• Pause between runs –– Duration of the pause between runs. During a pause, the excitation signal is not sent, and audio is not recorded. When using the Swept Sine method, include a pause between runs to avoid buildup of reverberations. Pause between runs is always zero for the MLS method.

  • Number of warmup runs –– Number of times to output the excitation signal before acquisition. The MLS method assumes the signal it acquires is a combination of the excitation signal and its impulse response.

The total capture time is a sum of run durations, pauses, and the initial wait.

The Swept Sine method has additional Advanced Settings to control the excitation signal, including:

  • Sweep start frequency

  • Sweep stop frequency

  • Sweep duration

  • End silence duration

When using the Swept Sine method, the Run Duration is divided into Sweep duration and End silence duration. During the end silence, the app continues to record audio, enabling acquisition of the response over the entire range of the frequency sweep.

Starting in R2022a, you can automatically save device, method, and advanced settings and use them in future measurement sessions.

Acquire IR Measurements

For this example, use the Swept Sine method with default settings. Once you have your audio device set up, click Capture. A dialog box opens that displays the progress of your capture. Capture IR measurements twice.

Impulse and magnitude responses acquired from audio device.

Analyze and Manage IR Measurements

After the capture, the Impulse Response Measurer app stores the captured data locally. The Captured Data panel displays the title of the captured data, the colors used for plotting, and information about the settings used to acquire the data. You can double-click the color to choose which color you want associated with each impulse response. You can also double-click the title to rename your captured data. Rename your captures as FirstCapture and SecondCapture, and change the colors to pink and green. To make one impulse response plot appear on top of the other, select the title under Captured Data. Select the capture you relabeled FirstCapture.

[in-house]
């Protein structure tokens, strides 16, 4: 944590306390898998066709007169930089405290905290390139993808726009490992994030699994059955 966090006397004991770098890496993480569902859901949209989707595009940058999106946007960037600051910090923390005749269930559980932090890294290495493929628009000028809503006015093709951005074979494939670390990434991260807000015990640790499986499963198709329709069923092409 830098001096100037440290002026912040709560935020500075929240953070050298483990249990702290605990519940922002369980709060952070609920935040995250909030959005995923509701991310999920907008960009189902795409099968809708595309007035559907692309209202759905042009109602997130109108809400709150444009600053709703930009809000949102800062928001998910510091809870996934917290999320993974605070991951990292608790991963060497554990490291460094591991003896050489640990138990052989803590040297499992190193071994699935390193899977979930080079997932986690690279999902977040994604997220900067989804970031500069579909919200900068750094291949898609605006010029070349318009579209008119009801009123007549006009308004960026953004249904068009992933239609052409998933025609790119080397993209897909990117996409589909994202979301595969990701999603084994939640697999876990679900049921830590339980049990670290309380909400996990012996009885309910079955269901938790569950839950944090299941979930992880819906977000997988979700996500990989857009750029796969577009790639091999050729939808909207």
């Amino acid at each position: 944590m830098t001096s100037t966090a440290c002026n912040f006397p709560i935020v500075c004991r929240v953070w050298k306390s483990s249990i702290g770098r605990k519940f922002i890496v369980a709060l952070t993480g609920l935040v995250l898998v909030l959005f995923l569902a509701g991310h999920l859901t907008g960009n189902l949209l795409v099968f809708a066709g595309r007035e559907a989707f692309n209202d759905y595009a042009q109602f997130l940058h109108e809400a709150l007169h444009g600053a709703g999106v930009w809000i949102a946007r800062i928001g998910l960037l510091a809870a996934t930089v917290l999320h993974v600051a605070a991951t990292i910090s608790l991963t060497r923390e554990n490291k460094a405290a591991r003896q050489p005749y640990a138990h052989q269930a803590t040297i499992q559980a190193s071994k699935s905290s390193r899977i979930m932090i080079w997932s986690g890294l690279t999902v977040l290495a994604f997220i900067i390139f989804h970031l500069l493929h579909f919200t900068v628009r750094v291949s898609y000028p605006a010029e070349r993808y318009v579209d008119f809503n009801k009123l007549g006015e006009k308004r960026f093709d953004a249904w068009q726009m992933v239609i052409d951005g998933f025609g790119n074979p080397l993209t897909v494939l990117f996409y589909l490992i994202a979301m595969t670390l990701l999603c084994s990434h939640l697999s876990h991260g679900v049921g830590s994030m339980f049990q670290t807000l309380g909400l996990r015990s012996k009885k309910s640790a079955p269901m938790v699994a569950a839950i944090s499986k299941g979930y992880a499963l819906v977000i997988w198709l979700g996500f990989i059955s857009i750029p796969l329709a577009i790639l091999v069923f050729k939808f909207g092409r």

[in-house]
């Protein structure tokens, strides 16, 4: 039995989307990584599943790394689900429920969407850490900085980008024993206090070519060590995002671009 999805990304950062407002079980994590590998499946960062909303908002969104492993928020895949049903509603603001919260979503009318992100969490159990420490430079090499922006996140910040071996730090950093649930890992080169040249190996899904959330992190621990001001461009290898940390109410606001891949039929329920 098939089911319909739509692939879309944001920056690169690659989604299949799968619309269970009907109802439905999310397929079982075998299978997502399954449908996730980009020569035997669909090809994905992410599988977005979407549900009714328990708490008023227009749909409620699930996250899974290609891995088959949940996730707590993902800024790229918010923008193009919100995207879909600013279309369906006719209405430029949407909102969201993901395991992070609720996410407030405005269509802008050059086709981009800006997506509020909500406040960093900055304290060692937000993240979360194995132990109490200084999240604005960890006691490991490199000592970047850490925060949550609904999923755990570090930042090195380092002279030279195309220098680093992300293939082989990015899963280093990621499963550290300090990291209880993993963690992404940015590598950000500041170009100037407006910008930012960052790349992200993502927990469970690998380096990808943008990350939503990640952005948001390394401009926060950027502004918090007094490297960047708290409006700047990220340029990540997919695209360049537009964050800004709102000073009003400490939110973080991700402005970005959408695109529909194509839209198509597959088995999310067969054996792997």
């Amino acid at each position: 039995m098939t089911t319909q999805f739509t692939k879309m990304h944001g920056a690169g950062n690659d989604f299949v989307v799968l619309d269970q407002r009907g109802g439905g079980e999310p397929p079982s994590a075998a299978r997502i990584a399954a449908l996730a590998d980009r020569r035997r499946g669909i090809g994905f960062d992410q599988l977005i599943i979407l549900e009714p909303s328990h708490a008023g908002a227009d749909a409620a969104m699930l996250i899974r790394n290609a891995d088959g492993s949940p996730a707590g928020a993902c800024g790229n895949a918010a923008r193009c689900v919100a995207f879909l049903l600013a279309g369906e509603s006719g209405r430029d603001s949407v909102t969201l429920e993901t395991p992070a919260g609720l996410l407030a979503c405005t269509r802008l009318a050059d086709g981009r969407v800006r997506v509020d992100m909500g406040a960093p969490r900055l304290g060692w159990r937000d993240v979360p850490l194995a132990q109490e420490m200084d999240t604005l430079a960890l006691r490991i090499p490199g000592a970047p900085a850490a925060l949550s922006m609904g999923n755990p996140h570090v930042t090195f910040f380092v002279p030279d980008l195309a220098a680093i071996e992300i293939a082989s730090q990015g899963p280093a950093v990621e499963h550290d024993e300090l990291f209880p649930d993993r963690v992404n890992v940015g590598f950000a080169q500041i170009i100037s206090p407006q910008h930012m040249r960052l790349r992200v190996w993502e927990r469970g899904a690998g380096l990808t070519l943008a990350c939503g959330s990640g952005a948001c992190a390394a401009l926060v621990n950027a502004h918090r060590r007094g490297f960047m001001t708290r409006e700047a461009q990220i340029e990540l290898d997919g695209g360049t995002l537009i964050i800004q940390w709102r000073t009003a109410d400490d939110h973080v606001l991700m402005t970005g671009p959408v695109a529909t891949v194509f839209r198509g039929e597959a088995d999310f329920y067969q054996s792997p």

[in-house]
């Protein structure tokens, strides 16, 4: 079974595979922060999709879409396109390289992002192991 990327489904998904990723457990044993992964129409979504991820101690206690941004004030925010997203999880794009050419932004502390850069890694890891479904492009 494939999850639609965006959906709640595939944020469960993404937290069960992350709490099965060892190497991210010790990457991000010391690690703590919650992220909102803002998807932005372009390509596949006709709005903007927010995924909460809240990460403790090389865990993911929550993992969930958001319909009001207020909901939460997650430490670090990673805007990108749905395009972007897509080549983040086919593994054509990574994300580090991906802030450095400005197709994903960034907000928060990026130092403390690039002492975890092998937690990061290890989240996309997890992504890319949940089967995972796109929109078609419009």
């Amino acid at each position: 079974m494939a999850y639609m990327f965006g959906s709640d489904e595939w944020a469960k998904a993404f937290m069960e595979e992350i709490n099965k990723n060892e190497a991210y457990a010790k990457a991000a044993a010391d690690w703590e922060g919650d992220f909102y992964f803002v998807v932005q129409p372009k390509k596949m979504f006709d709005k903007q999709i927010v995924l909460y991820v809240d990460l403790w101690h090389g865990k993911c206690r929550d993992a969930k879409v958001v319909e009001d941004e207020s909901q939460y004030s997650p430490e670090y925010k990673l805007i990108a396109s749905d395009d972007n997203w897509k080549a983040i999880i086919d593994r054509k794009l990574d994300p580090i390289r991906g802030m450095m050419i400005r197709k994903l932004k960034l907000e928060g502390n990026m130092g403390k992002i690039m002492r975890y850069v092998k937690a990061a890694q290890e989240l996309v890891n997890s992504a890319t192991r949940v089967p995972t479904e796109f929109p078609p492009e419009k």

Impulse and magnitude response plots of captured data.

By default, the impulse response and magnitude response are plotted. You can view any combination of the impulse, magnitude, and phase response using the Display button. Here you can also remove the measured audio device latency from the plotted impulse response and phase response.

Impulse Response Measurer app display menu.

Minimize Captured Data and Captured Data Information, then select the Phase Response.

Impulse, magnitude, and phase response plots.